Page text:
1. Hire an independent firm to conduct some or all of the following advanced diagnostics: email threat assessment, network and endpoint threat assessment, vulnerability assessment, penetration testing, spear-phishing test campaign, red-team security assessment, security software tools assessment;
  2. Hire a dedicated Chief Information Security Officer (CISO) who reports to the CEO or General Counsel to develop a sound cybersecurity and data privacy risk management program tailored to the specific cyber threats facing your organization;
  3. Implement advanced software encryption with multi-factor authentication, including biometrics;
  4. Provide timely and effective cybersecurity education and training programs for the entire organization, top to bottom;
  5. Implement a timely and effective software security patch management program;
  6. Ensure the organization has developed and implemented a robust information governance program to map, track and secure all data assets;
  7. Review and periodically test the organization’s Incident Response Plan;
  8. Review and periodically test the organization’s Business Continuity Plan and Disaster Recovery Plan;
  9. Conduct or outsource 24x7x365 managed detection and response (MDR) of the organization’s information systems, networks, endpoints, software applications, and email systems using the most advanced machine learning and artificial intelligence applications; and
  10. Verify the compliance of the organization and all supply chain partners with all cybersecurity and data privacy regulatory requirements by using independent compliance and risk assessments conducted by qualified firms.

Long-Term Solutions in Cetrom’s Cloud-Hosting Platform

One positive development from the increase in cyberattacks is that cloud-based platforms have become much more sophisticated and accessible than in the past. Fortunately, Cetrom provides long-term solutions to help firms protect themselves from cyberattacks through their cloud-based IT solutions. For using their secure, cloud-based platform, Cetrom provides round-the-clock support to take the burden off IT teams, top-notch enterprise-level security to prevent attacks and mitigate them, mobility and flexibility to access the data anywhere and across devices, and promote cost-effective measures with predictable pricing.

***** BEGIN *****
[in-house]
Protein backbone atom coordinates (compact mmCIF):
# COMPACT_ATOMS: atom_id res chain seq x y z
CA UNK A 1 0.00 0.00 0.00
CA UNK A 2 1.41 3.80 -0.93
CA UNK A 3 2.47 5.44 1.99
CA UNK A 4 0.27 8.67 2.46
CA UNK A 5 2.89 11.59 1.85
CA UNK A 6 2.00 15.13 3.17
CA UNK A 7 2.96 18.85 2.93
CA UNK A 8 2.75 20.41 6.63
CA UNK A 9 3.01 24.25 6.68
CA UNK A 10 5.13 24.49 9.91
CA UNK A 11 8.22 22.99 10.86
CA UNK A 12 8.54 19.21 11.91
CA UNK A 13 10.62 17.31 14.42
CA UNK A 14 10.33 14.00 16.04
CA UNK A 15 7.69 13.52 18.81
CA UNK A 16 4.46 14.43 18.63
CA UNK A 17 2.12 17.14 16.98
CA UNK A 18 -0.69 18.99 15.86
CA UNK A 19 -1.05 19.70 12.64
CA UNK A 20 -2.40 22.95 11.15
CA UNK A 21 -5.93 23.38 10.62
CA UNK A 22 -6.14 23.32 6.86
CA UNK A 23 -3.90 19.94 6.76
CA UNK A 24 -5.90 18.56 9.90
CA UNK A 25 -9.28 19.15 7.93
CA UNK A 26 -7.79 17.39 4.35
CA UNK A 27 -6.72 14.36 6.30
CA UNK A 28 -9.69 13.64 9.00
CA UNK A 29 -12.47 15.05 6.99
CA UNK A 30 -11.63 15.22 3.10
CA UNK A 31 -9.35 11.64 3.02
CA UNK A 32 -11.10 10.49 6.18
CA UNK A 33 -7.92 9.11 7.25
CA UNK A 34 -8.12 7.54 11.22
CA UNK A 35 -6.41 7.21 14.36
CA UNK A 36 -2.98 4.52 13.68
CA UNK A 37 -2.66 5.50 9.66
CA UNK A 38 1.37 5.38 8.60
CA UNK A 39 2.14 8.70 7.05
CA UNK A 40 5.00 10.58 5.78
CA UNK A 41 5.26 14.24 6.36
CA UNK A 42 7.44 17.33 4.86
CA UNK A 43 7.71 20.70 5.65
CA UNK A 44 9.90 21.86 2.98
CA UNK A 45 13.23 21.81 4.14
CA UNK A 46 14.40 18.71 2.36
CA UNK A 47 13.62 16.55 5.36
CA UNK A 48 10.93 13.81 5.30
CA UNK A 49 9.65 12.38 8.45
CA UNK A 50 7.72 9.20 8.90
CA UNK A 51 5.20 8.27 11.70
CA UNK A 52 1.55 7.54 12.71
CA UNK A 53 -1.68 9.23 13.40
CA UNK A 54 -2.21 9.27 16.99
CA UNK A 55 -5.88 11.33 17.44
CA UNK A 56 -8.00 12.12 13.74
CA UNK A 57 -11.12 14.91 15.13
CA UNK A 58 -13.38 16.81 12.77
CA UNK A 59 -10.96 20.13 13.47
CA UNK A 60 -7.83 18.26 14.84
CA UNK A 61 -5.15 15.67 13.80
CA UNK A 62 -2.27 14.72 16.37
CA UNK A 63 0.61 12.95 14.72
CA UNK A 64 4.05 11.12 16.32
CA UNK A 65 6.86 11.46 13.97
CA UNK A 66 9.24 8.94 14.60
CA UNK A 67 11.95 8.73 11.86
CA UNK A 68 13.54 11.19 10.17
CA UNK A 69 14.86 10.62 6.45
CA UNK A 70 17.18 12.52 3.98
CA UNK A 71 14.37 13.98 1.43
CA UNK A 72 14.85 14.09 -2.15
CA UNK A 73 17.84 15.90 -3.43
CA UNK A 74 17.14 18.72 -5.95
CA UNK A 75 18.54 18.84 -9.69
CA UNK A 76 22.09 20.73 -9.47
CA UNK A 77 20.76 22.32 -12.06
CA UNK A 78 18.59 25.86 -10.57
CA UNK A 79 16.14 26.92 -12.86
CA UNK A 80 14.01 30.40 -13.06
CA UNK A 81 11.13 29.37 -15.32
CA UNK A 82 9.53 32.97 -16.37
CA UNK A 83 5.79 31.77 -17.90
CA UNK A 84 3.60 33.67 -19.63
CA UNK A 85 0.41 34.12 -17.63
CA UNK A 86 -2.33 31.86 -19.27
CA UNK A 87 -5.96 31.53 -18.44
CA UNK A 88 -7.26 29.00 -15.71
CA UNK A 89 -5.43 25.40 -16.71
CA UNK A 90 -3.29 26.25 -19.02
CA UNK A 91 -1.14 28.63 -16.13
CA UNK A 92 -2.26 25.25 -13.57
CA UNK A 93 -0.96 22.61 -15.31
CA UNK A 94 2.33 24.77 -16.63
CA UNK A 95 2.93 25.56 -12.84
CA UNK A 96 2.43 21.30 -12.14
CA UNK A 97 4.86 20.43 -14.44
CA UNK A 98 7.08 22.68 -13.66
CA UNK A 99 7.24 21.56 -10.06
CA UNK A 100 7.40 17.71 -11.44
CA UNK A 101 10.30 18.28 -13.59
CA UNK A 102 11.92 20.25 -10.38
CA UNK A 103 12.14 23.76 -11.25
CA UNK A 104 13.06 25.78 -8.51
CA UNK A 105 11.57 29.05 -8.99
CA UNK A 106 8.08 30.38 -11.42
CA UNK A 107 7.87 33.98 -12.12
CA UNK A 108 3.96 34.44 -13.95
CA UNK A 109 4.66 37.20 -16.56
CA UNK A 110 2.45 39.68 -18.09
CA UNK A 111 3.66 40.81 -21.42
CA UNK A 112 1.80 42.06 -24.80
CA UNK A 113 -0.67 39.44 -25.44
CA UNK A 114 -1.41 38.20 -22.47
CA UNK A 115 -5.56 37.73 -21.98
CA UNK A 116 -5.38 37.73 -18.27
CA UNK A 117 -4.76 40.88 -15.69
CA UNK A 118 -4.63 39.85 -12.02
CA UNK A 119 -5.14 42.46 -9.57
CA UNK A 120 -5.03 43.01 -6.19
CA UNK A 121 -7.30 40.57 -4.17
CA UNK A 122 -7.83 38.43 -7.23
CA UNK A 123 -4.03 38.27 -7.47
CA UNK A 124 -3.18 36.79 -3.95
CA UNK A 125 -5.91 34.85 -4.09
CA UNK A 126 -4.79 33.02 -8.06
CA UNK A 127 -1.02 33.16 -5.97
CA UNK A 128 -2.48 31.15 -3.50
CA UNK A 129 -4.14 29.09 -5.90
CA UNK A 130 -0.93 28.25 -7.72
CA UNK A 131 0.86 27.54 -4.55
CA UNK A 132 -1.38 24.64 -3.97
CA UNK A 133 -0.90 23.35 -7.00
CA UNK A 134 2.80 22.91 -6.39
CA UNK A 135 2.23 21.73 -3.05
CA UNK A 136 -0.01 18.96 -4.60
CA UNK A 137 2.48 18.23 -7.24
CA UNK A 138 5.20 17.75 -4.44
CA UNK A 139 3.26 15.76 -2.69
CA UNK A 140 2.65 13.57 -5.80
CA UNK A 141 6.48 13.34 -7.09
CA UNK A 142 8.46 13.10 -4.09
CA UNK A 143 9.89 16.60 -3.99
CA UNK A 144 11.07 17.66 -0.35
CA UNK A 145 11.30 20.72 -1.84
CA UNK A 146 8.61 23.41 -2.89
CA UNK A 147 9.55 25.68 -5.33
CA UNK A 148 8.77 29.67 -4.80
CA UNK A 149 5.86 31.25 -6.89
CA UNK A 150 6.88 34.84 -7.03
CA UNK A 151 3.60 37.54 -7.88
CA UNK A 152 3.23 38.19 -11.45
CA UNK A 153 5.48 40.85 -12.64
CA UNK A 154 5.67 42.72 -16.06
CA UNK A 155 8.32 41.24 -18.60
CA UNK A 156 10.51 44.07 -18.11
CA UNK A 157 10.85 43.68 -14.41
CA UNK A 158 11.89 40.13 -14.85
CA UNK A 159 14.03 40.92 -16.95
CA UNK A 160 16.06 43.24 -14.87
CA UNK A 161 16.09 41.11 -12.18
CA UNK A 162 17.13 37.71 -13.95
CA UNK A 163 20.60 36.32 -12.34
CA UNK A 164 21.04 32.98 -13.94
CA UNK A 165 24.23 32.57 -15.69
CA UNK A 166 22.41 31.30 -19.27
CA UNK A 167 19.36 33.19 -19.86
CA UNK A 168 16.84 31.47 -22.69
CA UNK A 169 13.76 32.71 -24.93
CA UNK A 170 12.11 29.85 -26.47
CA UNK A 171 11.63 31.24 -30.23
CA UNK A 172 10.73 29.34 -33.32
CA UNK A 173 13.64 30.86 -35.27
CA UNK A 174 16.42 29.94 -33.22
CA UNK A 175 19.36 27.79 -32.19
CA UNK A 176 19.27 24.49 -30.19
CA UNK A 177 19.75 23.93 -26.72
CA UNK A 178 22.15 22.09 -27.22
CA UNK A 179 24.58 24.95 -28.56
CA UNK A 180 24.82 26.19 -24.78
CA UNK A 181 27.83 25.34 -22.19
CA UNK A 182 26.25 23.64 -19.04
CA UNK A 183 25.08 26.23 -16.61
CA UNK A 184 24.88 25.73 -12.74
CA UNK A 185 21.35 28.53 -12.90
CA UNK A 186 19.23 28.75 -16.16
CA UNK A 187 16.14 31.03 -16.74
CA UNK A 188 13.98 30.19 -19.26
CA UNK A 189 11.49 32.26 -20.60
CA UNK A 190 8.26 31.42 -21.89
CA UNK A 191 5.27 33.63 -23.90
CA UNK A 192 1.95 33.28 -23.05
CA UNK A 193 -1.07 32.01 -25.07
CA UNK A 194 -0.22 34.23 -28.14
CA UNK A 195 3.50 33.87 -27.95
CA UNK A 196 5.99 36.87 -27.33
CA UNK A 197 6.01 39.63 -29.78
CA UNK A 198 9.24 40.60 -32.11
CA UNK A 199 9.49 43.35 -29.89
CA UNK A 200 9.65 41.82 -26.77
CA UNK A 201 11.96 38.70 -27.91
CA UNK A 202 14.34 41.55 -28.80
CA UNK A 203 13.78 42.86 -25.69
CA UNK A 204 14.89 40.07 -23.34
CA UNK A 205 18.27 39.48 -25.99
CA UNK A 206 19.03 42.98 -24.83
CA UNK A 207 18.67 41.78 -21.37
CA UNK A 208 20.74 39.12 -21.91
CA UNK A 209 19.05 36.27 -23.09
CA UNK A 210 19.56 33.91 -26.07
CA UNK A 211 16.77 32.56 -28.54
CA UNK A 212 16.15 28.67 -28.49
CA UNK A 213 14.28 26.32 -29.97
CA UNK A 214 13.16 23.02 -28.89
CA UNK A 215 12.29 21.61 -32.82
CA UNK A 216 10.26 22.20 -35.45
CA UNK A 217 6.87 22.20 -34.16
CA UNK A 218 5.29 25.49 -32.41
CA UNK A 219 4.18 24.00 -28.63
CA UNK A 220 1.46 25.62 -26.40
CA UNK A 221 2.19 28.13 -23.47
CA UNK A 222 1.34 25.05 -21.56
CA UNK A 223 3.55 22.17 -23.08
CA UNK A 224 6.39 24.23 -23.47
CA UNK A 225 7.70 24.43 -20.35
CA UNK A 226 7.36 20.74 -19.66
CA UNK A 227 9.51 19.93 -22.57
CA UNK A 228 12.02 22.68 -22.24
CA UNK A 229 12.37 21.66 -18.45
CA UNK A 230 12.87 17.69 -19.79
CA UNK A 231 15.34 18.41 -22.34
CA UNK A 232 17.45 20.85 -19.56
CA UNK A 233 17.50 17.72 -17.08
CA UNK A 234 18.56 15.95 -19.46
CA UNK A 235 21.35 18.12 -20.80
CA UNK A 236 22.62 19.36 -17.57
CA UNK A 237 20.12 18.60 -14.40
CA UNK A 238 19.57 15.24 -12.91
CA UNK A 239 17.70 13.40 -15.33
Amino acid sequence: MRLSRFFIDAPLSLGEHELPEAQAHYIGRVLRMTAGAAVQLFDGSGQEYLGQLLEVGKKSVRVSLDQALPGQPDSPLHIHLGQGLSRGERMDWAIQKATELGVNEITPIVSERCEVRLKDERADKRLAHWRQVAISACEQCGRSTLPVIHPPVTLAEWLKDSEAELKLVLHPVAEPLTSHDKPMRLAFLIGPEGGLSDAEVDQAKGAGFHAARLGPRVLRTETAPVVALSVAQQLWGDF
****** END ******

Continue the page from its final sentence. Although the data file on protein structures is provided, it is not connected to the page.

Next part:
While a cloud-based solution offers many benefits, it does have some disadvantages. As more firms migrate to a cloud-based data system, cyberattacks will target this platform more often. Common sources of cyberattacks on a cloud-based system can include cloud misconfigurations, incomplete data deletion, and vulnerable cloud apps. However, firms can prepare and adapt more effectively to these possible attacks on the cloud-based platform.

Despite these downsides, the advantages of a cloud-based system vastly outnumber the disadvantages. A cloud-based system is constantly being patched, monitored, and evaluated by dedicated staff, who are “on call” to watch the cloud for any cyberattacks and weaknesses. Subscribing to a cloud-based system by an outside provider saves resources for the firm, such as not diverting IT resources or the company’s funds to work on the cloud.

Key advantages include:

  • Providing a stable, predictable budget for data security
  • Taking the burden off the firm’s IT department and freeing up resources
  • Monitoring and scanning for vulnerabilities 24/7/365
  • Constantly updating the platform with the latest software and technology
  • Creating cost-efficient, secure, and reliable services
  • Using latest AI security technology solutions
  • Providing excellent customer service tailored to the client’s needs